The global prevalence of ACO remains unknown, and no systematic review and meta-analysis of population-based studies has yet been conducted. On the other hand, due to the considerable heterogeneity among the reported prevalence of ACO, and its significant public health impact, the exact prevalence of ACO is critical for strategic plan and health policy. We therefore conducted a systematic review and meta-analysis of the published literature to examine this parameter. We examined the prevalence both in the general population and among patients with asthma or COPD to understand better the absolute burden of this condition.
This systematic review adheres to the PRISMA (Preferred Reporting Items for Systematic Reviews and Meta-Analyses) checklist .
A systematic literature search was performed in ISI Web of Knowledge, MEDLINE/PubMed, and Scopus databases up to 30 May 2019 to identify studies reporting the prevalence of ACO. The search strategy in ISI Web of Knowledge is outlined in detail in Table 1. The other databases were searched with similar terms. Reference lists from identified studies and relevant review articles were also searched for studies eligible for inclusion.
Our primary outcome of interest was prevalence of ACO in the general population. Secondary outcomes included the prevalence of ACO in patients with asthma and patients with COPD, prevalence of asthma-only, and prevalence of COPD-only. Table S1 presents definitions of asthma, COPD, and ACO in included studies.
Inclusion and exclusion criteria
The following inclusion criteria were used to select studies: (1) studies reporting the prevalence of ACO, (2) population-based studies, (3) studies published in English language. No time restriction for publication dates was used. The following articles were excluded: (1) studies with no usable data, (2) repeated or overlapping studies, and (3) reviews, meta-analysis, and case reports articles.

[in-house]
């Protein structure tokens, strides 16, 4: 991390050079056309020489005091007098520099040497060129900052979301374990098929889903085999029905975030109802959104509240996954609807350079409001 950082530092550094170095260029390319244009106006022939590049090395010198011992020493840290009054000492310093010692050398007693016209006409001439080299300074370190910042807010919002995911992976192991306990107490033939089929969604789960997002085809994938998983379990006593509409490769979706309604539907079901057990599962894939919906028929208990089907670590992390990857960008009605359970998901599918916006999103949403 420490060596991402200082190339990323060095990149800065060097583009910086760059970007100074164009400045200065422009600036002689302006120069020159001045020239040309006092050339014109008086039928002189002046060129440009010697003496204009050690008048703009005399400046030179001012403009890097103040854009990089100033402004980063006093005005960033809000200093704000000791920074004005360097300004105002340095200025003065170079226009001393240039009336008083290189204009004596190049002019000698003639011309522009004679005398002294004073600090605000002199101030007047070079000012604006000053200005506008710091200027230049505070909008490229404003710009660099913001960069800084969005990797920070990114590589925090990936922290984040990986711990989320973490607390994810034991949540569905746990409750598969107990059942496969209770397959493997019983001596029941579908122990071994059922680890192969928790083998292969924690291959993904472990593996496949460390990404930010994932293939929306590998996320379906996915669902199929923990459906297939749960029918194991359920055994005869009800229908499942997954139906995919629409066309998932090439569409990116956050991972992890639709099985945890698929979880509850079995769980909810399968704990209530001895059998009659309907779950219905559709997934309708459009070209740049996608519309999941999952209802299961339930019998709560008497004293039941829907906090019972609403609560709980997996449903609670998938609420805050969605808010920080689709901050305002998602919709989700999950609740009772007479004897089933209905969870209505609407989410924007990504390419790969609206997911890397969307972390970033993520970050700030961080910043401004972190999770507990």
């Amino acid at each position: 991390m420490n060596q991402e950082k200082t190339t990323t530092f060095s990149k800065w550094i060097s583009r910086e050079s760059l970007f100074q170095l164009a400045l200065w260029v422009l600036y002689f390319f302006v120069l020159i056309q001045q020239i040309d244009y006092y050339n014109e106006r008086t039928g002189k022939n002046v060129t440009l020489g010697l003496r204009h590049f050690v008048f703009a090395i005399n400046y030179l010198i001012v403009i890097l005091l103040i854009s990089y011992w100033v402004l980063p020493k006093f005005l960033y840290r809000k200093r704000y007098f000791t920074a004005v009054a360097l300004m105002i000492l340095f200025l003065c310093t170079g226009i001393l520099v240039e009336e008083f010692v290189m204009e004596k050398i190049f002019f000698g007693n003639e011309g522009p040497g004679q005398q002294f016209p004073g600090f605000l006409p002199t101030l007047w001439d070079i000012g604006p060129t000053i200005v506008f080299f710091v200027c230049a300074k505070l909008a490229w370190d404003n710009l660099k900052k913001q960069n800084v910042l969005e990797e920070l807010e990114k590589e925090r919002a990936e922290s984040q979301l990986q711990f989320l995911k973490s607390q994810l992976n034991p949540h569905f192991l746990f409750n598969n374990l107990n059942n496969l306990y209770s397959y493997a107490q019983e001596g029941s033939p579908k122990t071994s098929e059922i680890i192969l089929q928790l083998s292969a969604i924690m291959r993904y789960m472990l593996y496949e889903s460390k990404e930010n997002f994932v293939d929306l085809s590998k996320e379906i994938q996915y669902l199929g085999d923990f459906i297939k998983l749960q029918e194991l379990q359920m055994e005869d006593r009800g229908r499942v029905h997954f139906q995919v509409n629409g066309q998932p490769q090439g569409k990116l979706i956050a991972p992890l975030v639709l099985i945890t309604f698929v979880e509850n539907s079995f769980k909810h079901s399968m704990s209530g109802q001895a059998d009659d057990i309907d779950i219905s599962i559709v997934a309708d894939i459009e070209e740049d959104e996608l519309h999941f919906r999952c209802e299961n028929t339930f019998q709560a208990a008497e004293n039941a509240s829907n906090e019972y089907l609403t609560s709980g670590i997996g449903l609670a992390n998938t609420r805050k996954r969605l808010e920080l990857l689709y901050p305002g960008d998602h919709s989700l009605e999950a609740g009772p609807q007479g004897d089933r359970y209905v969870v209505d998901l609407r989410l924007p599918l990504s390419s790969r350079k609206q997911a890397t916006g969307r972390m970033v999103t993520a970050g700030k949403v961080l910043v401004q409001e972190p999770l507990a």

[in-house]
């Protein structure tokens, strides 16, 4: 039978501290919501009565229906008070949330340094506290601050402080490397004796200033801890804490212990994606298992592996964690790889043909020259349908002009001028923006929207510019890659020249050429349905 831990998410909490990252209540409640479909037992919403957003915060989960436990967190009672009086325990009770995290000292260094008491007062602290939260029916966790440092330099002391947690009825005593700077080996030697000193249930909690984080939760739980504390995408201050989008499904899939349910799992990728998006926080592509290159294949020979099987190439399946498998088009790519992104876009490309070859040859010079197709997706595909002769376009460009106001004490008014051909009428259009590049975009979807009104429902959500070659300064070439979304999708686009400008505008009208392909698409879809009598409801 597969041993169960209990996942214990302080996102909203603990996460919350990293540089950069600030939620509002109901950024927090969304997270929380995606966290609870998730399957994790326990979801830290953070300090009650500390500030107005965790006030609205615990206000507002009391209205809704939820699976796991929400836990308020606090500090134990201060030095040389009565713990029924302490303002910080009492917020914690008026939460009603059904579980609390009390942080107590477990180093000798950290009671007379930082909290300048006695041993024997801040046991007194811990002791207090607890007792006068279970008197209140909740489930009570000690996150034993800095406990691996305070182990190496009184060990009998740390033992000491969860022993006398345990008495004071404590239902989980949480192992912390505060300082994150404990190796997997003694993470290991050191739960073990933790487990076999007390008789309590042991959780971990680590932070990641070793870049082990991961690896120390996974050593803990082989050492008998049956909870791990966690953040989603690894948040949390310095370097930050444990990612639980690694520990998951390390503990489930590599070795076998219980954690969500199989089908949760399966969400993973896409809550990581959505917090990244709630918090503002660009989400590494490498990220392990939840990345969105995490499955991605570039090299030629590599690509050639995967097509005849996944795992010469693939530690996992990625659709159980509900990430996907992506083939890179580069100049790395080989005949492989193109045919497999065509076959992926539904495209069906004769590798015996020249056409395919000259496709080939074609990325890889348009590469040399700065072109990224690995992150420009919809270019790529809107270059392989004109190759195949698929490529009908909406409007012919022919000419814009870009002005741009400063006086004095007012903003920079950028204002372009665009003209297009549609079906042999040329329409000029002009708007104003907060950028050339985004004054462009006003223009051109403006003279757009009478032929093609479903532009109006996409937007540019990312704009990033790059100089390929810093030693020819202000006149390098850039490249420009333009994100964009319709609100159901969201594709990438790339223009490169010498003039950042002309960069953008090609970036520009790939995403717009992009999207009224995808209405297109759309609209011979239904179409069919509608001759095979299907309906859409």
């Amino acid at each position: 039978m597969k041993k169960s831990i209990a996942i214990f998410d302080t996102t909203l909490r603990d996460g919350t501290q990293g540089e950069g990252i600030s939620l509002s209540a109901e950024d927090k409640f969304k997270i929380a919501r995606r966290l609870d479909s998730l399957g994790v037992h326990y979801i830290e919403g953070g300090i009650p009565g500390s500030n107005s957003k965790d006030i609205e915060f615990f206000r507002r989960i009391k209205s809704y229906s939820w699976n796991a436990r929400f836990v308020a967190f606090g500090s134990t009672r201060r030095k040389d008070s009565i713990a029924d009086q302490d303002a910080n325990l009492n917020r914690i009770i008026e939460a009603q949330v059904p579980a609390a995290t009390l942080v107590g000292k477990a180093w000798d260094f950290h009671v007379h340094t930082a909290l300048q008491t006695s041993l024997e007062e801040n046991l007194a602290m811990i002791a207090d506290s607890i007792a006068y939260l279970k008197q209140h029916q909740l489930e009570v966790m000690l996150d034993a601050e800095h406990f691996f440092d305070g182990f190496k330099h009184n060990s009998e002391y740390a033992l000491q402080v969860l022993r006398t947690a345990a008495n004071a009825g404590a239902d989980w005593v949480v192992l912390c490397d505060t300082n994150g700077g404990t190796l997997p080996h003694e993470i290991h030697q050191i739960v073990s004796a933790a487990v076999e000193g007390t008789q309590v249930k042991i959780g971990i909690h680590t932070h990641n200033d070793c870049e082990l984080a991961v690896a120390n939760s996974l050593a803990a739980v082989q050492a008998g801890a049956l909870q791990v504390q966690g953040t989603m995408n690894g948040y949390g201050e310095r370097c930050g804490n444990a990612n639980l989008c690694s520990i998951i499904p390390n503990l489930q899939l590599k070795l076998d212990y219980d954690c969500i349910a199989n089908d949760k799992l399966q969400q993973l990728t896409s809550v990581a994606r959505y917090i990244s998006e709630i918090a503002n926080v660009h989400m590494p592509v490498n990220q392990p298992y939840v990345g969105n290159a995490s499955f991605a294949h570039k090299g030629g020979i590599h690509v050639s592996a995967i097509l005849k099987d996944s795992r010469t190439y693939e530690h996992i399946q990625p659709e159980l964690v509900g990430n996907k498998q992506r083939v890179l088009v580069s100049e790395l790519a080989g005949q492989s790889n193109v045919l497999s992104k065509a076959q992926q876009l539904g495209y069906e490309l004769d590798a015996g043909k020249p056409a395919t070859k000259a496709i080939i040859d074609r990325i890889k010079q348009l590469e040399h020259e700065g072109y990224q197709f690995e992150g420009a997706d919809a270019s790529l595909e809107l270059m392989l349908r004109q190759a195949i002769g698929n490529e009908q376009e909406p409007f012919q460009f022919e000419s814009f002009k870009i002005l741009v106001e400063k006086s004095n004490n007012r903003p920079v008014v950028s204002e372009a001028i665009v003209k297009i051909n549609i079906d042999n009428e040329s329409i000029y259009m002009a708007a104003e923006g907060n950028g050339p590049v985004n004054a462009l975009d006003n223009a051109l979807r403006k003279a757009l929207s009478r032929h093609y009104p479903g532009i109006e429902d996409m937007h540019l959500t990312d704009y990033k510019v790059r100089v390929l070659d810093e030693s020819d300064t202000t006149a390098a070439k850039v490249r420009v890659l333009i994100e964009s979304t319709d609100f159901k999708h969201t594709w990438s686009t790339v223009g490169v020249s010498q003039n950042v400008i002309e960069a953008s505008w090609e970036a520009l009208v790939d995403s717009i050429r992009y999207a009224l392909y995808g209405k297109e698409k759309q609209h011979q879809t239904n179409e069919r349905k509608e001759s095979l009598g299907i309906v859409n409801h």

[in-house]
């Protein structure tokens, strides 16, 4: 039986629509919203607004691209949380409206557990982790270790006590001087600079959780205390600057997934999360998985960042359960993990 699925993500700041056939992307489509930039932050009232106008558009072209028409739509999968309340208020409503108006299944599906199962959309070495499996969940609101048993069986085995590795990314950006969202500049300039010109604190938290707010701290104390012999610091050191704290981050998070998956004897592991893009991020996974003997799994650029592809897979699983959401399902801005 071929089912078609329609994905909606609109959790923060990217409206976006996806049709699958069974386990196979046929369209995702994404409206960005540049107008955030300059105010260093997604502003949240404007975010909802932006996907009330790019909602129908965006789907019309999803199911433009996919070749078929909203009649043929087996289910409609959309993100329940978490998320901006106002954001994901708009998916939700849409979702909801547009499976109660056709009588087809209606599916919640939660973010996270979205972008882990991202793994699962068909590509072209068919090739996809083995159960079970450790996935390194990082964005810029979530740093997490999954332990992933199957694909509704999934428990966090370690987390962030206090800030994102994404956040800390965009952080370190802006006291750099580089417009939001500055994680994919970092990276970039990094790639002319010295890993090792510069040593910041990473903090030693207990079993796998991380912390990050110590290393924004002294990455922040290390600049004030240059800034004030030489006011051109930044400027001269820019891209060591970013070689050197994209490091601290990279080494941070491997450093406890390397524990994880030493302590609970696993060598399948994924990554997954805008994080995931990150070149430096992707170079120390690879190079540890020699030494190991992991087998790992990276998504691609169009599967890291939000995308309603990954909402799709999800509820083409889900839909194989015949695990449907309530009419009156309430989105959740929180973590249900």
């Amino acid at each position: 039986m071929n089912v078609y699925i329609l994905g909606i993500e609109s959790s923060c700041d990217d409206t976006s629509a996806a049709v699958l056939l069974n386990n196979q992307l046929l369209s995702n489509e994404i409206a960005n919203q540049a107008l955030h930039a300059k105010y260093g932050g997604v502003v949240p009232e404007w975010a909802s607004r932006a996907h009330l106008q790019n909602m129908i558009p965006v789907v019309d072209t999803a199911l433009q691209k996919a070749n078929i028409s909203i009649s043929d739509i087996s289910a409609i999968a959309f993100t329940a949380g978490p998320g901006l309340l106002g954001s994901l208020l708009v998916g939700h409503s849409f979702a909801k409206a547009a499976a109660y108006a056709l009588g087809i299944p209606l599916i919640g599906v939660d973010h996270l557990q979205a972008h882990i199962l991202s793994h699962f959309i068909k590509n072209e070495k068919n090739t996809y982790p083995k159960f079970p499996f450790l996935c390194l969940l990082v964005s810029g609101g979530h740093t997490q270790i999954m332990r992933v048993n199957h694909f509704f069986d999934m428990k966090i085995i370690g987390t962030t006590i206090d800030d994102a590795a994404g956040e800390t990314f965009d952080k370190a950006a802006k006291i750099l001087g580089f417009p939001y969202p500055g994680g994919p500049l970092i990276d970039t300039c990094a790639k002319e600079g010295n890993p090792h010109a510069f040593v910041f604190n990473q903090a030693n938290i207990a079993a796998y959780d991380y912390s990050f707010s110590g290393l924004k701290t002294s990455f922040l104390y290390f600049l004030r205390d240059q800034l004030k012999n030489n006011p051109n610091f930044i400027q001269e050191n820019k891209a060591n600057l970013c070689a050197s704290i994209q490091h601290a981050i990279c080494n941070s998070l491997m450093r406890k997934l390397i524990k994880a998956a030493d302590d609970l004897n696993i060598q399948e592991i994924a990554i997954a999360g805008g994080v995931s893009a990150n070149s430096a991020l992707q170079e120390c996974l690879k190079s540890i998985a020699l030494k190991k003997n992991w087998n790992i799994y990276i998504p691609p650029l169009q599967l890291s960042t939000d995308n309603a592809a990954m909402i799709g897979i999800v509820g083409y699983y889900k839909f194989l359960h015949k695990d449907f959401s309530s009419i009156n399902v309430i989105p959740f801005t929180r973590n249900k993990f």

Data extraction and quality assessment
Data were abstracted independently by two authors (SM and AAH), and discrepancies were resolved by consensus. The following study characteristics were extracted: first author’s name, year of publication year, country, region, study name, study period, age, sample size, and prevalence of ACO (point or period prevalence). Study quality was assessed independently by two authors (SM and AAH) utilizing the Joanna Briggs Institute’s critical appraisal checklist for studies reporting prevalence data . This tool includes 9 items each of which is rated as either yes, no, not clear, or not applicable .
All meta-analyses were performed using the Stata version 13.0 (Stata Corp, College Station, TX, USA). The Cochran Q test (P < 0.10 was considered indicative of significant heterogeneity) and the I2 statistic (values of 25, 50, and 75% were considered representing low, medium and high heterogeneity, respectively) were used to assess the heterogeneity between studies . Due to the substantial heterogeneity between studies, pooled prevalence of ACO was calculated using a random-effects model. Potential sources of heterogeneity were explored through meta-regression and subgroup analyses with regard to the study region, year of publication, and study quality. Egger’s test and a visual inspection of funnel plots were used to assess the presence of publication bias [40, 41].
A flow diagram of the study selection process is presented in Fig. 1. A total of 787 articles were retrieved from the different sources. After removal of duplicates, 402 records remained. By screening titles and abstracts, we identified 47 articles; after the inclusion and exclusion criteria were applied, 27 articles remained.
The study characteristics of the included studies are summarized in Table 2. In total, we included 27 studies published since 2011, except for one study that published in 1996: twelve from Europe [10, 12, 13, 16, 17, 20, 23, 25, 28,29,30, 35], nine from the North America (United States and Canada) [11, 15, 18, 21, 26, 27, 32,33,34], three East Asia (China and Korea) [19, 22, 36], three from the Latin America and 6 low- and middle-income countries and Australia [14, 24, 31]. The majority of the included studies were published after 2015. As presented in Table S2, the risk of bias was low in the majority of the criteria in the included studies.